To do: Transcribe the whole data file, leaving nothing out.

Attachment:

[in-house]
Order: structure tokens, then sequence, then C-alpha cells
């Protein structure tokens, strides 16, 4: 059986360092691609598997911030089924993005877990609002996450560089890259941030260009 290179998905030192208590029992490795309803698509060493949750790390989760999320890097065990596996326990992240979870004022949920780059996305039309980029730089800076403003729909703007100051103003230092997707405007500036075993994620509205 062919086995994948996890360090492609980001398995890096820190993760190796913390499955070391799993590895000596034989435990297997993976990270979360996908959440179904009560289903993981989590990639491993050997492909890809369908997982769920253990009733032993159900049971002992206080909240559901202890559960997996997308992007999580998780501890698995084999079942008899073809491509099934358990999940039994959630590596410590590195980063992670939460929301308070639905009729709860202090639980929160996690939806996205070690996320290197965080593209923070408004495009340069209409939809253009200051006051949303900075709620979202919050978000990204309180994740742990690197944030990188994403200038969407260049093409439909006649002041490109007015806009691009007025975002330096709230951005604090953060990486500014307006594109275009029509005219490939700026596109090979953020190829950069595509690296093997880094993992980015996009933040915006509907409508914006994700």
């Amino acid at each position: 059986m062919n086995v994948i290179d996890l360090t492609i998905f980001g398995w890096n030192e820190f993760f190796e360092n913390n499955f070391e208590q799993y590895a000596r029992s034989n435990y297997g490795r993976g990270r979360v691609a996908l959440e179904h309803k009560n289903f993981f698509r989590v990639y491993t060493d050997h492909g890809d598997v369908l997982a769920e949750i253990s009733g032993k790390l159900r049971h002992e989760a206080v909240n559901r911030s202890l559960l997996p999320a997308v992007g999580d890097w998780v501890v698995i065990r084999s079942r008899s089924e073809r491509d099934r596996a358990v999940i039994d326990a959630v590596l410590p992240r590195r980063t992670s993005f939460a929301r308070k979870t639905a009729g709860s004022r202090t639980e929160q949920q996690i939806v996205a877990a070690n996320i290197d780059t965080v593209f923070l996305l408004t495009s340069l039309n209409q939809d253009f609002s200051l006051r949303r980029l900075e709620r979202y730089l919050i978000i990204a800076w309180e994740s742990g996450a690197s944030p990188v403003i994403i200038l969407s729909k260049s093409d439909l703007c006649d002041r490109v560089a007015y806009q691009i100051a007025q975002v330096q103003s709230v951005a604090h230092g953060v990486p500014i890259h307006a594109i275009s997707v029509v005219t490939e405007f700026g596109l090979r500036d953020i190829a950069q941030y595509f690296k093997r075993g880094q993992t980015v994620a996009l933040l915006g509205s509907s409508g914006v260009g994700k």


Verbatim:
[in-house]
Order: structure tokens, then sequence, then C-alpha cells
């Protein structure tokens, strides 16, 4: 059986360092691609598997911030089924993005877990609002996450560089890259941030260009 290179998905030192208590029992490795309803698509060493949750790390989760999320890097065990596996326990992240979870004022949920780059996305039309980029730089800076403003729909703007100051103003230092997707405007500036075993994620509205 062919086995994948996890360090492609980001398995890096820190993760190796913390499955070391799993590895000596034989435990297997993976990270979360996908959440179904009560289903993981989590990639491993050997492909890809369908997982769920253990009733032993159900049971002992206080909240559901202890559960997996997308992007999580998780501890698995084999079942008899073809491509099934358990999940039994959630590596410590590195980063992670939460929301308070639905009729709860202090639980929160996690939806996205070690996320290197965080593209923070408004495009340069209409939809253009200051006051949303900075709620979202919050978000990204309180994740742990690197944030990188994403200038969407260049093409439909006649002041490109007015806009691009007025975002330096709230951005604090953060990486500014307006594109275009029509005219490939700026596109090979953020190829950069595509690296093997880094993992980015996009933040915006509907409508914006994700």
């Amino acid at each position: 059986m062919n086995v994948i290179d996890l360090t492609i998905f980001g398995w890096n030192e820190f993760f190796e360092n913390n499955f070391e208590q799993y590895a000596r029992s034989n435990y297997g490795r993976g990270r979360v691609a996908l959440e179904h309803k009560n289903f993981f698509r989590v990639y491993t060493d050997h492909g890809d598997v369908l997982a769920e949750i253990s009733g032993k790390l159900r049971h002992e989760a206080v909240n559901r911030s202890l559960l997996p999320a997308v992007g999580d890097w998780v501890v698995i065990r084999s079942r008899s089924e073809r491509d099934r596996a358990v999940i039994d326990a959630v590596l410590p992240r590195r980063t992670s993005f939460a929301r308070k979870t639905a009729g709860s004022r202090t639980e929160q949920q996690i939806v996205a877990a070690n996320i290197d780059t965080v593209f923070l996305l408004t495009s340069l039309n209409q939809d253009f609002s200051l006051r949303r980029l900075e709620r979202y730089l919050i978000i990204a800076w309180e994740s742990g996450a690197s944030p990188v403003i994403i200038l969407s729909k260049s093409d439909l703007c006649d002041r490109v560089a007015y806009q691009i100051a007025q975002v330096q103003s709230v951005a604090h230092g953060v990486p500014i890259h307006a594109i275009s997707v029509v005219t490939e405007f700026g596109l090979r500036d953020i190829a950069q941030y595509f690296k093997r075993g880094q993992t980015v994620a996009l933040l915006g509205s509907s409508g914006v260009g994700k």